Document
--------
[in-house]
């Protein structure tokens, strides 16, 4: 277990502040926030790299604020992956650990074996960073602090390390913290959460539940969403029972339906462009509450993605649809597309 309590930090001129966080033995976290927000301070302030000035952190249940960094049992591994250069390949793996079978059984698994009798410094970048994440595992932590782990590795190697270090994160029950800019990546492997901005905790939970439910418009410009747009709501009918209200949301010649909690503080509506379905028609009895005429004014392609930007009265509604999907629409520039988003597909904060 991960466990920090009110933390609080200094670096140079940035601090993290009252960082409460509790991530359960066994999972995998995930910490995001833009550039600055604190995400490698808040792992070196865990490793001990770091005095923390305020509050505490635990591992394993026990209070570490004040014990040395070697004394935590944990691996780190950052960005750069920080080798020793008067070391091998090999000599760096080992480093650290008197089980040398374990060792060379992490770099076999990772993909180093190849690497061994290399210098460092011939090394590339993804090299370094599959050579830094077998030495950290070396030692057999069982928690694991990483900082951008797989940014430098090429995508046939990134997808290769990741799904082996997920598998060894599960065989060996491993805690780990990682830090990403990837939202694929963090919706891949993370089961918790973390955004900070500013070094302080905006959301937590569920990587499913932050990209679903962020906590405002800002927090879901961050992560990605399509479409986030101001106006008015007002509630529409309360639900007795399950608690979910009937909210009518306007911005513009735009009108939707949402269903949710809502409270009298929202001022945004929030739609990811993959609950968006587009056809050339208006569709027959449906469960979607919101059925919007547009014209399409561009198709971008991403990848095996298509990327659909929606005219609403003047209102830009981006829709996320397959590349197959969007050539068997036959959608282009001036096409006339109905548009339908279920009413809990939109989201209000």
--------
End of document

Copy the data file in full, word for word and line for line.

[in-house]
């Protein structure tokens, strides 16, 4: 277990502040926030790299604020992956650990074996960073602090390390913290959460539940969403029972339906462009509450993605649809597309 309590930090001129966080033995976290927000301070302030000035952190249940960094049992591994250069390949793996079978059984698994009798410094970048994440595992932590782990590795190697270090994160029950800019990546492997901005905790939970439910418009410009747009709501009918209200949301010649909690503080509506379905028609009895005429004014392609930007009265509604999907629409520039988003597909904060 991960466990920090009110933390609080200094670096140079940035601090993290009252960082409460509790991530359960066994999972995998995930910490995001833009550039600055604190995400490698808040792992070196865990490793001990770091005095923390305020509050505490635990591992394993026990209070570490004040014990040395070697004394935590944990691996780190950052960005750069920080080798020793008067070391091998090999000599760096080992480093650290008197089980040398374990060792060379992490770099076999990772993909180093190849690497061994290399210098460092011939090394590339993804090299370094599959050579830094077998030495950290070396030692057999069982928690694991990483900082951008797989940014430098090429995508046939990134997808290769990741799904082996997920598998060894599960065989060996491993805690780990990682830090990403990837939202694929963090919706891949993370089961918790973390955004900070500013070094302080905006959301937590569920990587499913932050990209679903962020906590405002800002927090879901961050992560990605399509479409986030101001106006008015007002509630529409309360639900007795399950608690979910009937909210009518306007911005513009735009009108939707949402269903949710809502409270009298929202001022945004929030739609990811993959609950968006587009056809050339208006569709027959449906469960979607919101059925919007547009014209399409561009198709971008991403990848095996298509990327659909929606005219609403003047209102830009981006829709996320397959590349197959969007050539068997036959959608282009001036096409006339109905548009339908279920009413809990939109989201209000």